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The Art of Showing

My eleventh grade English teacher always taught us to show not tell. This is an obvious concept in writing. Writers should strive to immerse their audiences in the story instead of simply stating what happens. It is something that all the greats follow closely, and it is why the tales written by authors like Fitzgerald, Hemingway, and even J.K. Rowling are so captivating. When we read any piece of story-writing, fiction or nonfiction, the more the story is being shown to us rather than told, the more immersed we become.

The same concept exists in filmmaking, although not nearly as clearly. While it may seem that things on the silver screen are inherently being “shown” to us, there is a distinction between films that show and films that tell.

A few days ago, I was talking to a group of friends about TV shows that we felt others should watch, and naturally, the topic of Game of Thrones came up. Although my friends who follow Game of Thrones religiously wanted to go off and rant about the show, they insisted that they could not because they would be “spoiling” it for the rest of us who haven’t seen it.

The more I thought about this, the more it bothered me. True, being aware of the plot twists in a story takes away from the experience, but it shouldn’t ruin the whole show. Real, great films should still be engaging whether the audience knows the story or not.

It shouldn’t matter whether you know the ending. What matters is how the story is told.

Take any great movie that has stood the test of time, and the pattern should be obvious. No matter how many times we watch Forrest Gump, Pulp Fiction, or The Shawshank Redemption, these movies will never get old. The same goes for any great book; novels like To Kill a Mockingbird continue to be enticing whether or not the reader knows what happens next.

On the opposite end of the spectrum, mediocre movies (and shows) lean too much on the plot to survive. For example, the movie Now You See Me thoroughly entertained audiences when it was released in 2013, and showed it with a healthy $352 million box office. Yet, as with other movies of its kind, the conversation around the movie died down within a year, and it was quickly forgotten. Ask anyone who went to see the picture, and most will tell you that they didn’t bother to watch it again, or it was just not as good the second time around.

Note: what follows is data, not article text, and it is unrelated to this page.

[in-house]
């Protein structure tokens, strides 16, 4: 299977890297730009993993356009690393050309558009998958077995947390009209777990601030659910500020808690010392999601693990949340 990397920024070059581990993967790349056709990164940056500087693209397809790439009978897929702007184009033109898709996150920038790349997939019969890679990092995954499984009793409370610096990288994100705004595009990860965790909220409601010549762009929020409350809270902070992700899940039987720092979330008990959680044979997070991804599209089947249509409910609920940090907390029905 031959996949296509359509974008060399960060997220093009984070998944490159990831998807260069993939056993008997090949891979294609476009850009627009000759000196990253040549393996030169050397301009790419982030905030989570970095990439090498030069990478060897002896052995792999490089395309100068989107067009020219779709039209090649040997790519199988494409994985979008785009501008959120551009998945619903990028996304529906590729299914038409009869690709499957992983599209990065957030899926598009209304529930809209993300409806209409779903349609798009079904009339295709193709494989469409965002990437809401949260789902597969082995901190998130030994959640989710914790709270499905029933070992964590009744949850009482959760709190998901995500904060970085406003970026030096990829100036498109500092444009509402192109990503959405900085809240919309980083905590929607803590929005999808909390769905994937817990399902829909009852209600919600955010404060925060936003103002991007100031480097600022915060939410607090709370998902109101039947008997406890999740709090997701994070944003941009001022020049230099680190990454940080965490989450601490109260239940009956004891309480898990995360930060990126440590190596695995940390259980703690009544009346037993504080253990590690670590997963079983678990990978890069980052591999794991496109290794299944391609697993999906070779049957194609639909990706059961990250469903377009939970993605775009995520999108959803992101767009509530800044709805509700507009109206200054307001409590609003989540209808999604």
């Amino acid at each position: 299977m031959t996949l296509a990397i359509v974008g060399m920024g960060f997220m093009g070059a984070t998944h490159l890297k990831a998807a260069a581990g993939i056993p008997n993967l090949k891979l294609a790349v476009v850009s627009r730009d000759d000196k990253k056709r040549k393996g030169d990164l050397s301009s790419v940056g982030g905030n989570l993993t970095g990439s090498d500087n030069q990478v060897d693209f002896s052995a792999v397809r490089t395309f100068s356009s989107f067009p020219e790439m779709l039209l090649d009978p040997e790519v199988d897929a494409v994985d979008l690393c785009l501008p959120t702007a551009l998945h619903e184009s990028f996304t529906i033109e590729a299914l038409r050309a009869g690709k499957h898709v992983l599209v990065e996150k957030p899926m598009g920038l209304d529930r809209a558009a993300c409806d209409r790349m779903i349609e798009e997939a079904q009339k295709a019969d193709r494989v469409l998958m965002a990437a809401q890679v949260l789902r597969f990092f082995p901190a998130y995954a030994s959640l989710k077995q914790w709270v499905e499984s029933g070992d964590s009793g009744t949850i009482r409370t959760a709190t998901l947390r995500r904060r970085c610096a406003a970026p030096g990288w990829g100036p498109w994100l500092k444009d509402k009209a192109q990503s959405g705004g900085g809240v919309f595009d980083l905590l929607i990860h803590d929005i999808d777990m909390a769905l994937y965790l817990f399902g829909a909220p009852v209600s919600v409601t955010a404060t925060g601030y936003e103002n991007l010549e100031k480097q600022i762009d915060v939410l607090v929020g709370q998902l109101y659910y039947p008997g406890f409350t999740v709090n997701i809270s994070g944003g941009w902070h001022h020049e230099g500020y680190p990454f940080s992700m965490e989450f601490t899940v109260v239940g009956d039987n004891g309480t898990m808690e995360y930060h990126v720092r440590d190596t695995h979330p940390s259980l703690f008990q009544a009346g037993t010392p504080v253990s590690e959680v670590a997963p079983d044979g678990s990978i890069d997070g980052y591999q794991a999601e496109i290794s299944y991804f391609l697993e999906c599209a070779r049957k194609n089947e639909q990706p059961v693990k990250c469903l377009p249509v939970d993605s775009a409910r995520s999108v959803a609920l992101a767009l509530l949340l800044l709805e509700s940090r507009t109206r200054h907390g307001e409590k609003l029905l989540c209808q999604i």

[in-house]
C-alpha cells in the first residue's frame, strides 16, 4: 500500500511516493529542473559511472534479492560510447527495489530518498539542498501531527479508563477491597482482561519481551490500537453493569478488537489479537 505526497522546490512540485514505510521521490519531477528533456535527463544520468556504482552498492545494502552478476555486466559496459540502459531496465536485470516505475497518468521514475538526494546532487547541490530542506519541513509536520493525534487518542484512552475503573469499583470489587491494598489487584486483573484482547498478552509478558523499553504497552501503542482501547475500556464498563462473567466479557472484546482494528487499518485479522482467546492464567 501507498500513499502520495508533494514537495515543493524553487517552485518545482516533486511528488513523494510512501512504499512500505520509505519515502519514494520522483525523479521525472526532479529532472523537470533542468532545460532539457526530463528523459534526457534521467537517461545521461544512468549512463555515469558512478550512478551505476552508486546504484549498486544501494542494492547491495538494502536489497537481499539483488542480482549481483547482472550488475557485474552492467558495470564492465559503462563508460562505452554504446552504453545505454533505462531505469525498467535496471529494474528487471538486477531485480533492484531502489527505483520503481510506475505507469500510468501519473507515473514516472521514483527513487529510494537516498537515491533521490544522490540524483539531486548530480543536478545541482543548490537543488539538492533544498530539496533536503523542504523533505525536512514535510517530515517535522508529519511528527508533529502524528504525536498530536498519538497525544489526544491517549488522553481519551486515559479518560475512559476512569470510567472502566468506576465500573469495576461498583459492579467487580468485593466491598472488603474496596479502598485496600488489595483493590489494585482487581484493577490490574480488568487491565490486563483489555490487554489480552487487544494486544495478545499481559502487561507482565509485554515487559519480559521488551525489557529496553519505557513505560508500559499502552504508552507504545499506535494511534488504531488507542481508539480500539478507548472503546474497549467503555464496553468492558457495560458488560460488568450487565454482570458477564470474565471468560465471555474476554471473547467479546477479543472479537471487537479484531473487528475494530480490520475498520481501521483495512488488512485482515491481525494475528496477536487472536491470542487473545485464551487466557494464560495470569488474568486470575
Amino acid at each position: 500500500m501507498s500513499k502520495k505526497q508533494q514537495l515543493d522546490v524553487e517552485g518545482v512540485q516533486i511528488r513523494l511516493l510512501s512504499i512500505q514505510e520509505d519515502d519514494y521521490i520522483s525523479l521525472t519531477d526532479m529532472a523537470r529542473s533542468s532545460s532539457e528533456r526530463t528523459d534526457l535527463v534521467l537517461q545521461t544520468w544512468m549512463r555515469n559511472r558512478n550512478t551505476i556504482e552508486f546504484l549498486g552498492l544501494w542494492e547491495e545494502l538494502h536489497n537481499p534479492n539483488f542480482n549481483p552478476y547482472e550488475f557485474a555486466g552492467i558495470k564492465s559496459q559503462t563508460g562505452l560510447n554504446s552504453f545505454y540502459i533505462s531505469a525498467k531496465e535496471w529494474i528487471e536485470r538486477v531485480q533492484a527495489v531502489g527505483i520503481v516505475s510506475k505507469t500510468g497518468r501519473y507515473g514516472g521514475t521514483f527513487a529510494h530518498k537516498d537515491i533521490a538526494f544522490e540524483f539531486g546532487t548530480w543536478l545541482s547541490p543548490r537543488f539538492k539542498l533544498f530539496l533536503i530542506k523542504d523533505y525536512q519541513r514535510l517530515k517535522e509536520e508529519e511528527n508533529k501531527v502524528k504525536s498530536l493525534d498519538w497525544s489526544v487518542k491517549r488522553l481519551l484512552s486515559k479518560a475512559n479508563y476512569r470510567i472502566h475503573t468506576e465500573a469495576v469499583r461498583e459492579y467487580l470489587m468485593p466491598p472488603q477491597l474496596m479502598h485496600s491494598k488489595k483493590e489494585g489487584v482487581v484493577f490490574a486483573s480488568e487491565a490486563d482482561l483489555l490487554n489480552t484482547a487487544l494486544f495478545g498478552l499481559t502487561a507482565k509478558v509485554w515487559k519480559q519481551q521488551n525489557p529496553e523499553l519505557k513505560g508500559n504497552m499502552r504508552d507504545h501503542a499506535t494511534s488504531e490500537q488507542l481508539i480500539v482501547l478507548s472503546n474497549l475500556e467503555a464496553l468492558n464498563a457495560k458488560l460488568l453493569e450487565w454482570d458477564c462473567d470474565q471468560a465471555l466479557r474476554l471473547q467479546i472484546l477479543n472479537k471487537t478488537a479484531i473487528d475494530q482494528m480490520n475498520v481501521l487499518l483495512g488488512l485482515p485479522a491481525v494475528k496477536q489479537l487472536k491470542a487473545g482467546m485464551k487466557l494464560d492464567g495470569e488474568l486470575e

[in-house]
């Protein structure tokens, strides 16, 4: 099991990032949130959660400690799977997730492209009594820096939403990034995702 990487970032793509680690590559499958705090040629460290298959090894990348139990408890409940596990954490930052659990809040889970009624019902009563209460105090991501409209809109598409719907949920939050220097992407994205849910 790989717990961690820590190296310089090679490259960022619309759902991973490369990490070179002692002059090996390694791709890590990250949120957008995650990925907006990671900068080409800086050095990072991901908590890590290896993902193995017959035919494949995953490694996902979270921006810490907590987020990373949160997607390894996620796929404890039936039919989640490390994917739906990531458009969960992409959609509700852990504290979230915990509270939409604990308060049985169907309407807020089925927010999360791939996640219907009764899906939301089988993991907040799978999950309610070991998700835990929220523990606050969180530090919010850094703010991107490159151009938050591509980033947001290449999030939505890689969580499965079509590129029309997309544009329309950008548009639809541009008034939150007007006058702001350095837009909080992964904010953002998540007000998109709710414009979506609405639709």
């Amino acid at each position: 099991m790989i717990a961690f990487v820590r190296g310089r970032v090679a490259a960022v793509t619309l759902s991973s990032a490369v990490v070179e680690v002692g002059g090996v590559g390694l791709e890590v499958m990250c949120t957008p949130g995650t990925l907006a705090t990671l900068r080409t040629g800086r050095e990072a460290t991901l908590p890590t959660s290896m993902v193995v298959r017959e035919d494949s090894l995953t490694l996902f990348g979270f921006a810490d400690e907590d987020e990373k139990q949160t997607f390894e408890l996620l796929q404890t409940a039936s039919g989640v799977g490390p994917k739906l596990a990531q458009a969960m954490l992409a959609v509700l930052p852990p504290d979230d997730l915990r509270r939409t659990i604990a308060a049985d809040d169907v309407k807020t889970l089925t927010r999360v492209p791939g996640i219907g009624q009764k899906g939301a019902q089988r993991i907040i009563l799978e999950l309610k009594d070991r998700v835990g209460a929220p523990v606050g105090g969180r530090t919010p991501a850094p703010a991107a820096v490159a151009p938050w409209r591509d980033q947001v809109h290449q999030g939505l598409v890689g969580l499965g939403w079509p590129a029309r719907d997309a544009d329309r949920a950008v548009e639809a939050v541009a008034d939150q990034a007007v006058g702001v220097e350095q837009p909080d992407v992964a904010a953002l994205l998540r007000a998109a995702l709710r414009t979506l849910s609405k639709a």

It is easy to forget that the plot of a film is just one piece of the puzzle. On the surface, the story seems to be the only thing that is “happening” in a movie, but it is the framing, lighting, editing, score, cinematography, acting, and so much more that influence the experience that audiences get from the movie. And in the end, it is more about how we experience the story than the story itself.

George Miller took this concept and ran with it beautifully in his 2015 movie Mad Max: Fury Road. The first time I watched it, I was left unsatisfied with the plot, which was because there essentially was none. The whole movie was told in media res, with minimal explanations of events and character backstories.

However, my second time seeing the film (thank goodness I was dragged to see it again) yielded a very different experience. Because I already knew what the story was, I wasn’t so constantly focused on what would happen next. It was only after I stopped thinking about the plot that I could really appreciate Mad Max for what it is. While the movie depicts a seemingly ordinary story without meaning, George Miller was able to completely immerse the audience in his world through awe-inspiring cinematography and effects. If he had just told the story without showing it, there is no doubt that Mad Max: Fury Road would have been a disaster.

My favorite example of a work that shows instead of tells is the HBO show Entourage, which also happens to be my favorite TV show of all time. To me, Entourage is an example of how simple showing rather than telling can be. For those who haven’t seen it, Entourage is about a movie star and his three best friends’ life of glamour in Hollywood. Since its inception, the TV show has been slammed for being lightweight, simplistic, and uninspiring. Yet, despite the show’s plethora of critics, Entourage always seems to have a loyal and passionate following.

I’m on my fifth watch of the show right now, and it still never gets old. I know the story and its plot twists in and out, and I can recite lines word for word while watching. And although its season finales don’t surprise me as they once did, I still adore Entourage because it never fails to conjure great emotions of happiness and carefreeness. And those feelings keep me coming back time after time after time.

And that, in my opinion, is great filmmaking.

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